So you might want to take up walking
A brisk walk of 30 to 60 minutes each day is all it takes. Alternatively walk for 30 minutes a day and then plan a longer country walk at the weekend. With the official start of summer just around the corner this could be the ideal time to take up a little countryside rambling.
You don't need much in the way of map-reading skills and equipment to get started. Simply choose routes that are waymarked, such as forest trails or point-to-point routes and then make sure you're dressed for the outing.
As a minimum you'll need is a good quality pair of walking shoes or boots (make sure they are really, really comfortable); loose-fitting and comfy clothing; a waterproof jacket; and a rucksack to carry a few extras, such as water and a healthy snack. If it looks like there will be rain while you're out, pop in a pair of waterproof over-trousers (getting wet legs while you're walking is unpleasant and not necessary!)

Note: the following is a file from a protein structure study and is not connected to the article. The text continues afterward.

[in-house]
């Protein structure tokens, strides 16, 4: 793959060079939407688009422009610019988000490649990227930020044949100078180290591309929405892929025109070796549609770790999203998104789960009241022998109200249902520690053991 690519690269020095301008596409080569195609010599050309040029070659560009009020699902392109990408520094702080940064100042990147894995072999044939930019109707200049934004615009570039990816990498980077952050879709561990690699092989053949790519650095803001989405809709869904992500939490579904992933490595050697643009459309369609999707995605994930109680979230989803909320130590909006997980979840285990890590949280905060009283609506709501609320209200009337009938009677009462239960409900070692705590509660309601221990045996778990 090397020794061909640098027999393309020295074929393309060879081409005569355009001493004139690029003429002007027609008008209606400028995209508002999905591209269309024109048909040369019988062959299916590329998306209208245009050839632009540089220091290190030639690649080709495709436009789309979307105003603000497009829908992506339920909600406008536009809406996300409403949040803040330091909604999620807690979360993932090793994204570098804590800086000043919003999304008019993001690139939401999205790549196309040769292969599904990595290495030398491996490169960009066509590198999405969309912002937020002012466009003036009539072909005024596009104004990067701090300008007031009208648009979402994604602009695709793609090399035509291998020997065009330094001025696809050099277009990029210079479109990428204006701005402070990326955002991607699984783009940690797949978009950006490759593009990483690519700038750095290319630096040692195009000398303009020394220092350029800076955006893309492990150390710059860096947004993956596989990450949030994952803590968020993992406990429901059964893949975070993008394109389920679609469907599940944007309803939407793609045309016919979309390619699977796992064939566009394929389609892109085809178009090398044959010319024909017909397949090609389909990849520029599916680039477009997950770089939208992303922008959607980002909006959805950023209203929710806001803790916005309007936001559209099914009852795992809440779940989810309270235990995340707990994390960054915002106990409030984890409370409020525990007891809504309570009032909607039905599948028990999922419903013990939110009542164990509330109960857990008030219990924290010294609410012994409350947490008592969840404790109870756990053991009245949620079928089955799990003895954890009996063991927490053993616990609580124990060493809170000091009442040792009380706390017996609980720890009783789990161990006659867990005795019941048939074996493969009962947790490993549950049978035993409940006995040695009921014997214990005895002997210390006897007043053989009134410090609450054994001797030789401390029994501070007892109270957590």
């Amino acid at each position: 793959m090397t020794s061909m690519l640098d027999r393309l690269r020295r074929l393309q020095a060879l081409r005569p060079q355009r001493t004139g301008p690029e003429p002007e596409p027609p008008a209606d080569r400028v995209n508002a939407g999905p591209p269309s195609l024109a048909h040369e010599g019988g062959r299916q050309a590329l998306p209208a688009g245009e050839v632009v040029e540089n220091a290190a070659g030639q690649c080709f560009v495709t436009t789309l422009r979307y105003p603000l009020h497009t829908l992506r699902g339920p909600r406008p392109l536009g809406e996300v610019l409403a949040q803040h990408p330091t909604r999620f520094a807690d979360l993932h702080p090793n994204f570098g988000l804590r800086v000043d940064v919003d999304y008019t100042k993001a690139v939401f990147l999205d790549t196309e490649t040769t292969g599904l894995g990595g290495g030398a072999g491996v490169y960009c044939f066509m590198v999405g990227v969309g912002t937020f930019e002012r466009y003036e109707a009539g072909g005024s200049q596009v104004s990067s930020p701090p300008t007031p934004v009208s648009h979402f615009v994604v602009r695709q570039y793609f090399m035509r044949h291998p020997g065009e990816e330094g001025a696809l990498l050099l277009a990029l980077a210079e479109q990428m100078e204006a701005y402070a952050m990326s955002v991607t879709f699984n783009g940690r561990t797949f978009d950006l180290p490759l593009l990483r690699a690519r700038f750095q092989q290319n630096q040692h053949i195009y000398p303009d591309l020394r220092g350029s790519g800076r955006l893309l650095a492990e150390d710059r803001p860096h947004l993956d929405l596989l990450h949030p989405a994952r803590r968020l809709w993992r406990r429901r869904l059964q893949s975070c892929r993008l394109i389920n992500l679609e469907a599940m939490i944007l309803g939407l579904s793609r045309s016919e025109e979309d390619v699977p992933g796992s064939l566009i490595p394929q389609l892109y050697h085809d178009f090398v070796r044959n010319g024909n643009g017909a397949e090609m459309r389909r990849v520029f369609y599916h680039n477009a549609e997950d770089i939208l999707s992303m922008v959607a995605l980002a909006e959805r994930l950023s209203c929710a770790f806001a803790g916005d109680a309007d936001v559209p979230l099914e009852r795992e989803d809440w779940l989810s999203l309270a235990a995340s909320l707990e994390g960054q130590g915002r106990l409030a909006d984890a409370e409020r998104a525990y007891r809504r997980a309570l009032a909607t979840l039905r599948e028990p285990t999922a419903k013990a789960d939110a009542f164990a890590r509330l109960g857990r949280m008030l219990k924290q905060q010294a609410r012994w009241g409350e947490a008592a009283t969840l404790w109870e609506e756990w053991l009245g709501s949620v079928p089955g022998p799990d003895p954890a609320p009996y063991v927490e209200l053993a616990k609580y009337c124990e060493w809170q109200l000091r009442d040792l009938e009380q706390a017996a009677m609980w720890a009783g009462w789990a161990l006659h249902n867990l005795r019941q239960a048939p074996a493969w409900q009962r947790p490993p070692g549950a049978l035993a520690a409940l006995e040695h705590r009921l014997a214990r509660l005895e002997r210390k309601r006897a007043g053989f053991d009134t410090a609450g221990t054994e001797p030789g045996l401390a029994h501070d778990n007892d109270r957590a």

Start with a walk of just a few miles and build it up over the following weeks. Once you can manage five miles, start to add in a few hills for added fitness benefits. Walk with a friend and pass the time chatting and taking in the views.
Another benefit of country walking is the positive affect on mental attitude and a reduction of stress. Many studies have shown that walking is the perfect way to boost feelings of well-being and self-esteem.
In fact, we're struggling to think of any drawbacks to countryside walking! Are you ready to pull on your hiking boots?
So it's all to do with genetics is it? If you're programmed to be overweight then there is nothing you can do about it... You can simply sit in front of the TV and blame your DNA. Wrong! But new research has found that you can overcome the so-called fat genes with two very simple habits: Sitting down less and walking more.
The Nurses' Health Study and Health Professionals Follow-up Study followed 12,000 people and rated them on 32 genetic factors that predispose humans to having a high body mass index (BMI). Then they looked at the physical activity and TV-watching habits of the subjects over two years.
The participants who did one hour a day of brisk walking saw 50% less influence from their fat genes. Meanwhile, those who watched TV for four or more hours per day suffered 50% more effect from their fat genes.